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20121129
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in entitlement programs like social security and medicare. joining me is a liberal senator from rhode island, senator sheldon whis whitehouse of rhode island. you're smiling but i don't know whether it's in delight you're going to be a holdout. a friend of mine, frank sullivan, regularly tells me about the unemployment situation in your state, the need a lot of seniors have to have rely on medicare and medicaid and social security. is that going to be your position. no deal if it involves those programs? >> well, i think the president has already said that social security should be outside of this discussion. it has not contributed to the deficit, and it shouldn't be part of the discussion. i think the press office said that the other day. we completely agree with that. we should set social security aside. it is solvent for decades and by simply kicking in the social security tax above $250,000 you can make it solvent or decades more. so that's less of an issue i think in reality than it is in the long time republican desire to attack it whenever they can. remember, this is a party that trie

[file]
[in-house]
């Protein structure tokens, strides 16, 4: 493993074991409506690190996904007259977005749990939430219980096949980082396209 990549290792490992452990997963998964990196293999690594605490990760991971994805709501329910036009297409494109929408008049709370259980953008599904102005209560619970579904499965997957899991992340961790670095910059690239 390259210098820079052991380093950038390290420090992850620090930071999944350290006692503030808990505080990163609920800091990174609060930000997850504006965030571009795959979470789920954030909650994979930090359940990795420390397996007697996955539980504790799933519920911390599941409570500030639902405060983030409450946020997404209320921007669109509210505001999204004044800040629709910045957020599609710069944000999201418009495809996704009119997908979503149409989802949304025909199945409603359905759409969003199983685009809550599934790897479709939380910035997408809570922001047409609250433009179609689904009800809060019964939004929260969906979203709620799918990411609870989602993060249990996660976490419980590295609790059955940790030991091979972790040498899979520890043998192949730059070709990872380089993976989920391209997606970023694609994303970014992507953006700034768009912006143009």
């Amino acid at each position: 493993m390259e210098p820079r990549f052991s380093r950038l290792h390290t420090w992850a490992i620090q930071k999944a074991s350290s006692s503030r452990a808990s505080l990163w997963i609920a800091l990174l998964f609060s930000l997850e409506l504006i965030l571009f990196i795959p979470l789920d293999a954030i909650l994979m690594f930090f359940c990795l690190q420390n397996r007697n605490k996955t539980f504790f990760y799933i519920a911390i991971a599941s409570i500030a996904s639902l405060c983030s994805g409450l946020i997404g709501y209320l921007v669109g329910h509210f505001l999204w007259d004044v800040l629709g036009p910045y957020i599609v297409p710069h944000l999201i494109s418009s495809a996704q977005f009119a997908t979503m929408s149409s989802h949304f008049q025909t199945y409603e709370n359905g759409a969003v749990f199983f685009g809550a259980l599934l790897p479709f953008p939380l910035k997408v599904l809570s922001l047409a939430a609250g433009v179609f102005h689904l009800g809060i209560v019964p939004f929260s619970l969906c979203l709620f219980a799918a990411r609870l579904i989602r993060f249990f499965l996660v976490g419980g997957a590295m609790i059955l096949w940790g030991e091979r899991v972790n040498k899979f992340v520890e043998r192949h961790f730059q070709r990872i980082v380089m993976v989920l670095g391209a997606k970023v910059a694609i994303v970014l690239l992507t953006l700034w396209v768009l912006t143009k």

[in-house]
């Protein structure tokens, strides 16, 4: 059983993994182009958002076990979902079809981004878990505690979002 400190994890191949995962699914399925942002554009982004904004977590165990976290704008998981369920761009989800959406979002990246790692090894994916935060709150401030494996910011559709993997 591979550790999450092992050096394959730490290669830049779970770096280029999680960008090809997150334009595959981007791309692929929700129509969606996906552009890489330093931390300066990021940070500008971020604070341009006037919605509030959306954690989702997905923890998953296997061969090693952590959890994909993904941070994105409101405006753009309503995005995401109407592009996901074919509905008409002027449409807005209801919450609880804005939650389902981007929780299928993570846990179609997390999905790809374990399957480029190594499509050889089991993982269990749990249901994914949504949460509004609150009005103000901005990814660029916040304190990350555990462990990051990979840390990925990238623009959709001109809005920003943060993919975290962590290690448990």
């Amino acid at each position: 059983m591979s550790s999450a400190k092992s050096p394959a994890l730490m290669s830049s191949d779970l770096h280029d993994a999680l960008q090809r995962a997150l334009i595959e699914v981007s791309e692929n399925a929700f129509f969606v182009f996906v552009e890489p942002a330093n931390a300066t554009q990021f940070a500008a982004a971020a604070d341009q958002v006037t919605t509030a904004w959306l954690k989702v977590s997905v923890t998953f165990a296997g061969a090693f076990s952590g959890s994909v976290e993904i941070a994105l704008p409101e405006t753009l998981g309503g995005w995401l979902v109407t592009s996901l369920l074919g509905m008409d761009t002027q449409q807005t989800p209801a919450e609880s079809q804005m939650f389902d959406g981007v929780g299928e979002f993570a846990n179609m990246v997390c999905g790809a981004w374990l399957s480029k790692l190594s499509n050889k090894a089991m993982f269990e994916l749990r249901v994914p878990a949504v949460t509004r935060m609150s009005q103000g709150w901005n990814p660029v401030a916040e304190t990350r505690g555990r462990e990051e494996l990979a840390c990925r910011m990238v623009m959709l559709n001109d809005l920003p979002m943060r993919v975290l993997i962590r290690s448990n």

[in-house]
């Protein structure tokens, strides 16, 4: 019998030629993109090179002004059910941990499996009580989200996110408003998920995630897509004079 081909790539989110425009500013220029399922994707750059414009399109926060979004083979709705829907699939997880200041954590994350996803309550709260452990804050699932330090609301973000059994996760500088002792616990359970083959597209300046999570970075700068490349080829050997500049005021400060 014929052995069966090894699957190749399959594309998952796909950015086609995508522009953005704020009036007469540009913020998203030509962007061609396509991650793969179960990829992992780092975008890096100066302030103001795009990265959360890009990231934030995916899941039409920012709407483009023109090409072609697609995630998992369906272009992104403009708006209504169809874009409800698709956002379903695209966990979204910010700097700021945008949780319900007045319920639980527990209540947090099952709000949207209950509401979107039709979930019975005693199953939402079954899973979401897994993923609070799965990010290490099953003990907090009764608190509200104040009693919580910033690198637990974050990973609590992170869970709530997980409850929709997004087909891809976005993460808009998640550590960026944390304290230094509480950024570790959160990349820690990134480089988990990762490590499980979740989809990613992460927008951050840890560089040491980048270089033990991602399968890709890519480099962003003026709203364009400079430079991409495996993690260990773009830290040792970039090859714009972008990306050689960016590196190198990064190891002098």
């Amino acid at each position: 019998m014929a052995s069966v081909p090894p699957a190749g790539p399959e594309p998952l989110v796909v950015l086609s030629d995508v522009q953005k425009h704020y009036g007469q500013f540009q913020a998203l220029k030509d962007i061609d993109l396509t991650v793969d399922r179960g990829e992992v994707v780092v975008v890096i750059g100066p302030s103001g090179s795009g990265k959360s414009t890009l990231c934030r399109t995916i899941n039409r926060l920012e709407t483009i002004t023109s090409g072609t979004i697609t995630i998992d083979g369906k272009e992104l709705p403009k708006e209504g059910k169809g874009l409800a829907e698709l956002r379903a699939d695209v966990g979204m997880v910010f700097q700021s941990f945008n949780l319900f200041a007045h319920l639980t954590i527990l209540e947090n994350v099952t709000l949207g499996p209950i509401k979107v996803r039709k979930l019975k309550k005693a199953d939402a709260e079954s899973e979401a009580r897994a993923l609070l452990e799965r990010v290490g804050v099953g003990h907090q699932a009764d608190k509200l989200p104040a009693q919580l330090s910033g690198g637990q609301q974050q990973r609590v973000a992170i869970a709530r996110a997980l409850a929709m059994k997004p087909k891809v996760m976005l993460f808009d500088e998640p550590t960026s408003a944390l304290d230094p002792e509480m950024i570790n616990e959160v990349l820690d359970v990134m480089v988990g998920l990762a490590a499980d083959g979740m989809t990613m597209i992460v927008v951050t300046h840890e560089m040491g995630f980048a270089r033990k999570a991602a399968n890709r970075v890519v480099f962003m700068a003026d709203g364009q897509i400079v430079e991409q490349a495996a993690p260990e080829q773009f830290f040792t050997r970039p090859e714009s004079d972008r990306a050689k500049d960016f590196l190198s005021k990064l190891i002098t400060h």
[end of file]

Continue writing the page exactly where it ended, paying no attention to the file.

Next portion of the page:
security and medicare. many key players are talking more defiantly on these issues since the election. nancy pelosi for example flatly said she wouldn't go along with a deal that didn't raise tax rates on the rich. let's watch the former speaker. >> we've seen talk about a possible compromise that would leave rates the same but cap deductions for high income earners. is that something that's acceptable? >> no. >> not at all? no way? >> i mean, the president made it very clear in his campaign that there is not enough -- there are not enough -- what you just described is a formula and a blueprint for hampering our future. >> okay. senate majority leader harry reid said social security should be completely off the table. let's watch the senate leader. >> i've told anyone that will listen, including everyone in the white house, including the president, that i am not going to be part of having social security as part of these talks. >> okay. the president is feeling the pressure to stick to his guns but how much room does he have to reach a compromise before the end of the year? and will t